Between saliva testing temporarily shutting down on Sept. 3 after a "key lab staffer" fell ill, a high of 1,461 active cases reported on Sept. 4 and having only one lab worker with the government certification necessary to determine if a COVID-19 test was positive, USC experienced several challenges in the fight against COVID-19 last semester.
This semester, USC hired more staff in preparation for the shift to mandatory monthly testing and obtained more equipment. As of March 2, the university has 43 active cases on campus and 1,311 total cases reported on campus since Jan. 1. Last semester, starting on Aug. 1 through Dec. 1, USC had 3,095 total cases.
Since the implementation of mandatory testing this semester, the on-campus positive test rate is 1.67% since Jan. 1, according to the university's COVID-19 dashboard.
Regular testing has made campus safer because more people who test positive are detected and able to be removed from the population, director of Strategic Health Initiatives Rebecca Caldwell said.
"Honestly, it's working, and that's why the positivity rate is low," Caldwell said. "We still grab 20, maybe 20 to 30 people a day, and pull them out of the population, and that means they didn't infect other folks."
Another advantage of doing regular testing is that a potential spike in cases would be detectable, Caldwell said.
"Because thousands of people test per week, about a quarter of us test each week ... if there's a big bit of contagion coming, we're going to get our arms around it pretty quickly," Caldwell said. "As we think towards the concern about variants and other things like that, USC is going to be in a position to know early if we have COVID spreading on campus because we'll be testing."
Mandatory testing has had a roughly 90% compliance rate for each of the four testing groups, according to Caldwell.
The first penalty for missing a deadline results in a warning. A second missed deadline results in a $100 fine. The third missed deadline results in a $250 fine and interim suspension. The fourth missed deadline results in a recommendation of suspension.
According to a text from university spokesperson Jeff Stensland, 1,373 fines have been given due to students not complying with mandatory testing since Jan. 1. Some of these have been appealed, Stensland said.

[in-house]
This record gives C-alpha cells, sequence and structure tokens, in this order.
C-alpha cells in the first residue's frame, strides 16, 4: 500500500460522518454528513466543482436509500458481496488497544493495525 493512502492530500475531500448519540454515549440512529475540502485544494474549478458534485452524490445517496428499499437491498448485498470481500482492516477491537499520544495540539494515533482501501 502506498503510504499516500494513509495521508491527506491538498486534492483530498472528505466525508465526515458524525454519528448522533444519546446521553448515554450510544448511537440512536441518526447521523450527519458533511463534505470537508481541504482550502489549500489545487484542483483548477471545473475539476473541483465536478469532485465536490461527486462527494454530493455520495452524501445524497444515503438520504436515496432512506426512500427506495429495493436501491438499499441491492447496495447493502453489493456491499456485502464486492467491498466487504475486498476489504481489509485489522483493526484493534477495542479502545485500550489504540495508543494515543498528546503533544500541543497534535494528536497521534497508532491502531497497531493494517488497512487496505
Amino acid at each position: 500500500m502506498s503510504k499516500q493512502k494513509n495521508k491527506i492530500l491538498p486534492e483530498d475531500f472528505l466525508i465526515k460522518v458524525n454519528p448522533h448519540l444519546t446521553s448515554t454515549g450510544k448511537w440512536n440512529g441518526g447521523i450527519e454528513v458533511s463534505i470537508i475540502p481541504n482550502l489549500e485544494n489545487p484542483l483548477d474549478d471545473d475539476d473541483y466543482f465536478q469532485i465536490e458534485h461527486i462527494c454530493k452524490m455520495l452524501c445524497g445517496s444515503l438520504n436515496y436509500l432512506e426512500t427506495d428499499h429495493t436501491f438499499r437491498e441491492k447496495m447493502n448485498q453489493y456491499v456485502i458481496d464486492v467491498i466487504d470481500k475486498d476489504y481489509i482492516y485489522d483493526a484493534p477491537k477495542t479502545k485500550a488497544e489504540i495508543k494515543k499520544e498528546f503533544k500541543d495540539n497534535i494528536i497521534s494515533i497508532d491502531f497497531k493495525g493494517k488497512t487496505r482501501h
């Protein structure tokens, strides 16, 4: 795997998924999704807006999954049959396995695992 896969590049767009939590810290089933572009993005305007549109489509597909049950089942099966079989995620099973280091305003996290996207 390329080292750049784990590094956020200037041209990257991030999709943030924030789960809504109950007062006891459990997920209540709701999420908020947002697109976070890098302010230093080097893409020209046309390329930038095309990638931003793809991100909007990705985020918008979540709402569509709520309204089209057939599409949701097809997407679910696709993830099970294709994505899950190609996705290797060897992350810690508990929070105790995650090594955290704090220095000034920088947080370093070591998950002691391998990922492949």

Mandatory testing has also resulted in a much higher test volume received by the Diagnostic Genomics Lab since the fall, according to Carolyn Banister, clinical assistant professor in the College of Pharmacy and lab manager.
"It's about 50% more," Banister said. "On a daily basis, we get close to 1,000 a day, so I guess that would average out to about 5,000 a week."
In order to accommodate for the higher testing volume, the university hired more full-time Diagnostic Genomics Lab workers. This semester, the lab has seven full-time workers, at 40 hours a week, which is an increase from the fall semester when there were three, according to Banister.
The Diagnostic Genomics Lab has also turned to automation to accommodate for higher testing volume, with five liquid-handling robots being used in the lab this semester, as opposed to one last semester, according to Banister.
The robots make processing samples much easier because the lab workers don't have to manually pipette samples onto plates, Banister said.
"The plate has 384 different spots on it that we need to put samples onto, and if you do several of those plates a day by hand, it can be very tedious," Banister said. "The robot doesn't mind."
Aside from the full-time staffers, there are four undergraduates working part-time in the Diagnostic Genomics Lab this semester. Fourth-year computer science student Caila Buckhaults worked in the lab last semester and said things have improved a lot since then.
"We were definitely frantic for a while," Buckhaults said. "So, definitely just being able to have more staff to have empty hands, and then donate them exactly whenever we need them, has made everything a lot more calmer."
The goal of the mandatory testing, going forward, is to provide testing to the entire community, Buckhaults said.
"The next [goal] for the lab is to try to open this up for community testing so that we can serve not just our people in our USC family, but to reach out into the city of Columbia and even further," Buckhaults said.